For months and months before I came as a postulant, I told the vocation director that I just wanted this setting and lifestyle to be normal, that I wanted to be a normal part of this place. Now that I’ve been here 7 weeks, I feel more like a part of the everyday scenery of the place—I don’t draw quite as much attention as a brand-brand new arrival. People are still thoughtful and helpful concerning particularities that a newcomer might not know about, which I appreciate; but enough of the fresh excitement has worn off that I feel like I can blend in a bit more. Things are settling down, little by little. With less of the spotlight in my eyes, it’s easier to look outside of myself, to recognize the needs of others and take appropriate action—with daily things like clearing dishes or moving a chair.
Yet, the dailyness and ordinariness aren’t somehow quite what I expected. There are a hundred things that squirm around and make that difference difficult to pin down. Some part of it has to do with quiet, reflective, listening time. I’m finding less time for it in my days thus far than I thought I would. At first, I told myself that this was just part of the transition, that I needed to establish more of a rhythm for my days, let the elements of my day settle and shift about. And I think that was true.
It’s also true that there are a plethora of things to keep one constantly busy here—planned events, spur-of-the-moment invitations, concerts and other ways of appreciating the arts, inspiring lectures, conversations en route to check one’s mail shelf, etc., etc. It can be difficult to fit in quiet time around all the rest of the opportunities here. It’s reminiscent of my first semester of college as I began to negotiate a balance among the dozens of exciting opportunities on campus, the demands of coursework, the necessity of friendships, and, especially crucial for introverts like myself, quiet time to rejuvenate from all of that stimulation. I may be at a monastery, but that certainly doesn’t mean life is quiet. In fact, one of the things I’ve admired since I first started to get to know these women is how involved and engaged they are with the world around themselves. Yet, there’s only so much a person can do; internal recharging is just as necessary as exterior engagement, and the latter is unsustainable without the former.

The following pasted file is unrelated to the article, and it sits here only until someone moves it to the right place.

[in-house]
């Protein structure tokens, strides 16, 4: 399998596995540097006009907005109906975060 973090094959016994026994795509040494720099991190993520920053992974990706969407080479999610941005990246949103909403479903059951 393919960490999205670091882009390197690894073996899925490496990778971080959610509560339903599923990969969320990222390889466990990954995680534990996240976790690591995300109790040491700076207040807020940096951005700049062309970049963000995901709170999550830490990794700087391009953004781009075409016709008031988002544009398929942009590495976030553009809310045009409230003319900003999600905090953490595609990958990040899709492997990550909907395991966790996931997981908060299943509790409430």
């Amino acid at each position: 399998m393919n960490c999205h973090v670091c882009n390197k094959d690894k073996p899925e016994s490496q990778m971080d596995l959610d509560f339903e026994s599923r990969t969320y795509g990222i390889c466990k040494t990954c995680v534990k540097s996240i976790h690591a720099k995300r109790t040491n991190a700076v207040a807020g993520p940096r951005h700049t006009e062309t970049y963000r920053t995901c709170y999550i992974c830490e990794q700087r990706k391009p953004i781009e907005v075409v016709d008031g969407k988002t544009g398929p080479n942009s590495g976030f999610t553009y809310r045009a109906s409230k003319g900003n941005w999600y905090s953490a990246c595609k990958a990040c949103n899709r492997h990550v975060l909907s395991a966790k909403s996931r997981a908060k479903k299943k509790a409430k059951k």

By “quiet time,” I mean several things: time alone to just be with myself and my thoughts; time in contemplative prayer, perhaps holding a word or phrase to draw me back to center; time to just be; time to putz around in my room and do whatever I need to do; time to slowly read and meditate on how scripture or other “holy reading” is speaking to me today.
Being a person who loves to make to-do lists, I added “quiet time” to my list some weeks back, and keep transferring it over to new lists as a way to keep that intention always before me. It strikes me, however, that what I said above about trying to fit in quiet time around the rest of life’s activities is going to continue to be exceedingly difficult to accomplish, especially on any sort of consistent basis. If quiet is truly a priority for me, let it be one of the key elements of my day around which the multitude of possibilities has to fit. It won’t just happen.
Well, that being said, perhaps I’ll go sit in the oratory for a few moments of centering. --Before moving on to the next activity. Or, rather, so I can move on to the next part of the day recharged and with my fuller self.